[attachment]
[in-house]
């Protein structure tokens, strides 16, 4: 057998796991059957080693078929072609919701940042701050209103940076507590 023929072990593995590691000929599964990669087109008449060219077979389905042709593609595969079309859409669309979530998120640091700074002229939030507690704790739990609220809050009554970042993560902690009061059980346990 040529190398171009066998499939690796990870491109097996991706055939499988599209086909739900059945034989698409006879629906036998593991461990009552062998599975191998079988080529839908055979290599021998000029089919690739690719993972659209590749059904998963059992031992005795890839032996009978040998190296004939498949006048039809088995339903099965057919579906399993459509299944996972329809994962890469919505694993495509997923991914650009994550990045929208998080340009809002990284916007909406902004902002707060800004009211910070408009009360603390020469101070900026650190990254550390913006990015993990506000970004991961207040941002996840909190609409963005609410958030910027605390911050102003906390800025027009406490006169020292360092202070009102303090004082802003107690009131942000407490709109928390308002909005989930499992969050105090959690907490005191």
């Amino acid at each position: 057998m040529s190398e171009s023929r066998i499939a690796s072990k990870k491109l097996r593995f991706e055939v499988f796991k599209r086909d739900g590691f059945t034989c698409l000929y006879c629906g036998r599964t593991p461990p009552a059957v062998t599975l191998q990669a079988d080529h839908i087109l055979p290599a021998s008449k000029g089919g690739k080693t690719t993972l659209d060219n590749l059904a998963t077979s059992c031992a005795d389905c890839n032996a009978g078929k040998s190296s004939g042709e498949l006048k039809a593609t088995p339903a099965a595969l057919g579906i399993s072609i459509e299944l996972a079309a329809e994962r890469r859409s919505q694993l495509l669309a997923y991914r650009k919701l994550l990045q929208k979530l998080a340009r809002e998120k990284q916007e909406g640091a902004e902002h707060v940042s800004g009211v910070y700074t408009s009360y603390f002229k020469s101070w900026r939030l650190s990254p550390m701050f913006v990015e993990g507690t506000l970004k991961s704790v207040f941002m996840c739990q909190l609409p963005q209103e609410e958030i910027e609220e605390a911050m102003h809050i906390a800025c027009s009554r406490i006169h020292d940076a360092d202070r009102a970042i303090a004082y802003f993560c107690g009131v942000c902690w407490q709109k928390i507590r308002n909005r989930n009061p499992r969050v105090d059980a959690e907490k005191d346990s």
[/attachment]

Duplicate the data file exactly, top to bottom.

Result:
[in-house]
């Protein structure tokens, strides 16, 4: 057998796991059957080693078929072609919701940042701050209103940076507590 023929072990593995590691000929599964990669087109008449060219077979389905042709593609595969079309859409669309979530998120640091700074002229939030507690704790739990609220809050009554970042993560902690009061059980346990 040529190398171009066998499939690796990870491109097996991706055939499988599209086909739900059945034989698409006879629906036998593991461990009552062998599975191998079988080529839908055979290599021998000029089919690739690719993972659209590749059904998963059992031992005795890839032996009978040998190296004939498949006048039809088995339903099965057919579906399993459509299944996972329809994962890469919505694993495509997923991914650009994550990045929208998080340009809002990284916007909406902004902002707060800004009211910070408009009360603390020469101070900026650190990254550390913006990015993990506000970004991961207040941002996840909190609409963005609410958030910027605390911050102003906390800025027009406490006169020292360092202070009102303090004082802003107690009131942000407490709109928390308002909005989930499992969050105090959690907490005191």
């Amino acid at each position: 057998m040529s190398e171009s023929r066998i499939a690796s072990k990870k491109l097996r593995f991706e055939v499988f796991k599209r086909d739900g590691f059945t034989c698409l000929y006879c629906g036998r599964t593991p461990p009552a059957v062998t599975l191998q990669a079988d080529h839908i087109l055979p290599a021998s008449k000029g089919g690739k080693t690719t993972l659209d060219n590749l059904a998963t077979s059992c031992a005795d389905c890839n032996a009978g078929k040998s190296s004939g042709e498949l006048k039809a593609t088995p339903a099965a595969l057919g579906i399993s072609i459509e299944l996972a079309a329809e994962r890469r859409s919505q694993l495509l669309a997923y991914r650009k919701l994550l990045q929208k979530l998080a340009r809002e998120k990284q916007e909406g640091a902004e902002h707060v940042s800004g009211v910070y700074t408009s009360y603390f002229k020469s101070w900026r939030l650190s990254p550390m701050f913006v990015e993990g507690t506000l970004k991961s704790v207040f941002m996840c739990q909190l609409p963005q209103e609410e958030i910027e609220e605390a911050m102003h809050i906390a800025c027009s009554r406490i006169h020292d940076a360092d202070r009102a970042i303090a004082y802003f993560c107690g009131v942000c902690w407490q709109k928390i507590r308002n909005r989930n009061p499992r969050v105090d059980a959690e907490k005191d346990s």